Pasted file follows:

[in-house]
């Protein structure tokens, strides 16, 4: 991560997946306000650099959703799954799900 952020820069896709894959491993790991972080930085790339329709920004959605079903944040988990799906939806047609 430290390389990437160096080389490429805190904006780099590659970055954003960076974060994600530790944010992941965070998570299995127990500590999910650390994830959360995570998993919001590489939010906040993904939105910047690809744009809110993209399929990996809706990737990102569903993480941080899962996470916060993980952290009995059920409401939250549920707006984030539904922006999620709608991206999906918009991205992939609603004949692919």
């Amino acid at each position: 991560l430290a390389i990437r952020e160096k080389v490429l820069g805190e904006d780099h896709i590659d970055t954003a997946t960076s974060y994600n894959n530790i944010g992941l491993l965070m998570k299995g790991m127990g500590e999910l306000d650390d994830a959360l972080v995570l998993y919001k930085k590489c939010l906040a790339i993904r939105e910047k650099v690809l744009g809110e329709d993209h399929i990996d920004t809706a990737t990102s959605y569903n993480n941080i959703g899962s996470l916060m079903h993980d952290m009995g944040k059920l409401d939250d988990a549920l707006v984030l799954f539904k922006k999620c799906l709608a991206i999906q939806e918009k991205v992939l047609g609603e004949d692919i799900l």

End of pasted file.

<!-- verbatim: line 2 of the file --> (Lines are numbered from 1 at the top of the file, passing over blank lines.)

């Protein structure tokens, strides 16, 4: 991560997946306000650099959703799954799900 952020820069896709894959491993790991972080930085790339329709920004959605079903944040988990799906939806047609 430290390389990437160096080389490429805190904006780099590659970055954003960076974060994600530790944010992941965070998570299995127990500590999910650390994830959360995570998993919001590489939010906040993904939105910047690809744009809110993209399929990996809706990737990102569903993480941080899962996470916060993980952290009995059920409401939250549920707006984030539904922006999620709608991206999906918009991205992939609603004949692919």